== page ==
|Previous Section||Back to Table of Contents||Lords Hansard Home Page|
Baroness Scotland of Asthal: We recognise that conditions in Zimbabwe are such that there are individuals who will be able to demonstrate a need for international protection. Where it is found that they meet the definition of a refugee in the 1951 UN Refugee Covention, asylum is granted. There may also be individuals whose circumstances are such that they qualify for leave under our published policies on humanitarian protection or discretionary leave.
If an asylum or human rights application is refused, there will be a right of appeal to the independent appellate authorities against that decision. Should a claim be refused and any appeal be unsuccessful that means that, for that individual, return to Zimbabwe would be safe. Although we are not, in the wider context of the Government's position on Zimbabwe, generally enforcing returns of such individuals at this time, we consider it entirely reasonable to expect them to leave voluntarily. It would not be appropriate in those circumstances to grant them leave to remain in the United Kingdom.
Baroness Scotland of Asthal: The Government's strategy for tackling specifically organised immigration crime is Reflex, the multi-agency forum established in May 2000 which brings together key law enforcement players under the chair of the National Crime Squad. Reflex has funded several successful initiatives since its inception that have contributed to the reduction of criminally-driven immigration to the UK and other EU states. In particular, two projects (Impact 1 and 2) developed the capacity of border guards in Bosnia-Herzegovina and Serbia-Montenegro to identify forged documents, while a third project in Romania saw the establishment of a team focusing effectively on people trafficking and smuggling.
The National Criminal Intelligence Service manages an expanding network of Immigration Liaison Officers (currently 12) operating in key overseas posts to work closely with law enforcement agencies in the host country with the aim of tackling illegal migratory flows to the UK.
The UK has developed a network of liaison officers in key posts overseas to build our intelligence picture on organised crime originating outside the UK. We have developed sectoral strategies, for example on drugs and organised immigration crime, which work upstream to take operational action and to achieve disruption as close to source as possible. We continue to work with international partners, and with organisations such as Interpol, Europol and Eurojust to act against organised crime which crosses international borders. The establishment of the recently announced Serious Organised Crime Agency (SOCA) will bring a new focus to bear on reducing the harm caused to the UK and its citizens by all organised crime.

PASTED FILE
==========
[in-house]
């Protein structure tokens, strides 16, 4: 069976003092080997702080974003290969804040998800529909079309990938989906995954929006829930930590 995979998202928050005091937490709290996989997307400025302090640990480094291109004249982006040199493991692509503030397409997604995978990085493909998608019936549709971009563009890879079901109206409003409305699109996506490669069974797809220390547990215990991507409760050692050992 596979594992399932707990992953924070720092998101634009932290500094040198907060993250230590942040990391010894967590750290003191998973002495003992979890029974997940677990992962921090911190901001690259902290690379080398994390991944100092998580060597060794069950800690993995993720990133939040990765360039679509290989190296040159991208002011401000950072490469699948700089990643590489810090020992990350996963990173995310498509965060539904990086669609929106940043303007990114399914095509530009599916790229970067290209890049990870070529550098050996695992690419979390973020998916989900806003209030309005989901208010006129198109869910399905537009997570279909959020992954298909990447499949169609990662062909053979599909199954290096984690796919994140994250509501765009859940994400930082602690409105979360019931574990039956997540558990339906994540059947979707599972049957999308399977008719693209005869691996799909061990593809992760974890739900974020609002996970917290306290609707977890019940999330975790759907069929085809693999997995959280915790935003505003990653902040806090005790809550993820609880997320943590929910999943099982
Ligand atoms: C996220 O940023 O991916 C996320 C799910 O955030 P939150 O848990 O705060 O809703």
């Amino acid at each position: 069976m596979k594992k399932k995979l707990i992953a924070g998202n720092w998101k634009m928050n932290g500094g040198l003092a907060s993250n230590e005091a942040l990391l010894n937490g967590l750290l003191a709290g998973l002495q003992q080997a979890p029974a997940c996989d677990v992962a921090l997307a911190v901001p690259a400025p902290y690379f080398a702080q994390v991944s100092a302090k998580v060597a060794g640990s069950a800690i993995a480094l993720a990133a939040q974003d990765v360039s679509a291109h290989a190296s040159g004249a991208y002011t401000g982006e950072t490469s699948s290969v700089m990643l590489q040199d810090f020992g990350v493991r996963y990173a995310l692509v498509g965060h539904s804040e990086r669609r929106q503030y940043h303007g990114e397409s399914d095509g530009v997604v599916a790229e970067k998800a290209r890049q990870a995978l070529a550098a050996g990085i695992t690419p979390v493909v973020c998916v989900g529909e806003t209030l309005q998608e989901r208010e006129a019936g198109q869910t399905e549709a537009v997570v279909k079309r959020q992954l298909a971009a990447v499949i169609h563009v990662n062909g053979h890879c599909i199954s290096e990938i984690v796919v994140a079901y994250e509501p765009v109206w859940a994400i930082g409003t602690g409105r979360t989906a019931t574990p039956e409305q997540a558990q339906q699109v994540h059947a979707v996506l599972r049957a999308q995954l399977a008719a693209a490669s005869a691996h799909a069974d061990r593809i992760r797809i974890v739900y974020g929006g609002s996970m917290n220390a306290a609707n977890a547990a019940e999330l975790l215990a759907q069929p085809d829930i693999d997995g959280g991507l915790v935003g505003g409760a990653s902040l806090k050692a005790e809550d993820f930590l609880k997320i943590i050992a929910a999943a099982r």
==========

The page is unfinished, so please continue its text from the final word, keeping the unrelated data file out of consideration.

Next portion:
Baroness Scotland of Asthal: The published estimates of numbers likely to travel to the United Kingdom from the new members of the European Union after 1 May do not distinguish between Roma and others.
The Government have not made contingency plans for the reception of Roma or any other migrants from those countries. We have made very clear, particularly through information campaigns in the countries concerned, that those coming to this country from the accession states must be able to support themselves. There will be no special assistance given to them.
Baroness Scotland of Asthal: There is no charge levied by the UK Passport Service on people who report their passports lost or stolen other than the fee required to replace the passport. There is no element of penalty in the fee charged for the replacement passport. The Passport Service operates on a net running costs regime and all its costs are recovered through passport fees. Following the introduction, from 8 December 2003, of improved arrangements for reporting lost, stolen and recovered passport arrangements, the Passport Service has conducted an extensive publicity campaign, one of the key themes of which has been to highlight passport holders' responsibilities for the safekeeping of this important document. Also, as part of its annual fee review the Passport Service will be examining whether a differential and higher fee can be charged for replacing a lost and/or stolen document.
Baroness Scotland of Asthal: The UK Passport Service has been seeking to establish arrangements to receive routine notification of deaths from the Registar General in England and Wales to enable it to cancel any passport held by a deceased person.
Baroness Scotland of Asthal: Every passport contains a reminder that it should be returned for cancellation on the death of the holder. On receipt these passports are cancelled. The United Kingdom Passport Service is in discussion with the Office for National Statistics on arrangements to facilitate via local registrars of births, marriages and deaths the return of deceased persons' passports on notification of death.
The figures for passports of deceased persons cancelled in the last 12 months are not immediately available. The Passport Service is currently collating this information and I have asked the Director of Operations to write to the noble Lord with the information as soon as it is available.
Baroness Scotland of Asthal: A draft regulation presented by the European Commission Document 2004/0039 on 18 February (Council Document 6406/04) will require passports issued by European Union member states to include at least one biometric identifier.
Back to Table of Contents
Lords Hansard Home Page